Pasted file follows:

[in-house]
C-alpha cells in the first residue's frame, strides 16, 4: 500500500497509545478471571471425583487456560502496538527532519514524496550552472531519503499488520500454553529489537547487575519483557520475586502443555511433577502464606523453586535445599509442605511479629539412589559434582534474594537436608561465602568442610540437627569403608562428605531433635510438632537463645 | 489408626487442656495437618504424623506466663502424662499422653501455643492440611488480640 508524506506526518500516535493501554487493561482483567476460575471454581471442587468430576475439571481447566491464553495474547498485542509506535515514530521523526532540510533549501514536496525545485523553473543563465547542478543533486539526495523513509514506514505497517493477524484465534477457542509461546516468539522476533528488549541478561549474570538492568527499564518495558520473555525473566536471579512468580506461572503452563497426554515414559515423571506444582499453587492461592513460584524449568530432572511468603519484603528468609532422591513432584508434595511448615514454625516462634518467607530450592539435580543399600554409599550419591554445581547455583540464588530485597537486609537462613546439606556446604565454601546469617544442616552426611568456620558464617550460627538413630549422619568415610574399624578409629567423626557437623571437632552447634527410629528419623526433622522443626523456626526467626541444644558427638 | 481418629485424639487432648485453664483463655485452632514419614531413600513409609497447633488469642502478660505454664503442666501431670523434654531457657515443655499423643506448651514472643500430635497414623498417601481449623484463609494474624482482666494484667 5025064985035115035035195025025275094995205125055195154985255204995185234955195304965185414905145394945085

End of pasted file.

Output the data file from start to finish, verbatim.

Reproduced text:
[in-house]
C-alpha cells in the first residue's frame, strides 16, 4: 500500500497509545478471571471425583487456560502496538527532519514524496550552472531519503499488520500454553529489537547487575519483557520475586502443555511433577502464606523453586535445599509442605511479629539412589559434582534474594537436608561465602568442610540437627569403608562428605531433635510438632537463645 | 489408626487442656495437618504424623506466663502424662499422653501455643492440611488480640 508524506506526518500516535493501554487493561482483567476460575471454581471442587468430576475439571481447566491464553495474547498485542509506535515514530521523526532540510533549501514536496525545485523553473543563465547542478543533486539526495523513509514506514505497517493477524484465534477457542509461546516468539522476533528488549541478561549474570538492568527499564518495558520473555525473566536471579512468580506461572503452563497426554515414559515423571506444582499453587492461592513460584524449568530432572511468603519484603528468609532422591513432584508434595511448615514454625516462634518467607530450592539435580543399600554409599550419591554445581547455583540464588530485597537486609537462613546439606556446604565454601546469617544442616552426611568456620558464617550460627538413630549422619568415610574399624578409629567423626557437623571437632552447634527410629528419623526433622522443626523456626526467626541444644558427638 | 481418629485424639487432648485453664483463655485452632514419614531413600513409609497447633488469642502478660505454664503442666501431670523434654531457657515443655499423643506448651514472643500430635497414623498417601481449623484463609494474624482482666494484667 5025064985035115035035195025025275094995205125055195154985255204995185234955195304965185414905145394945085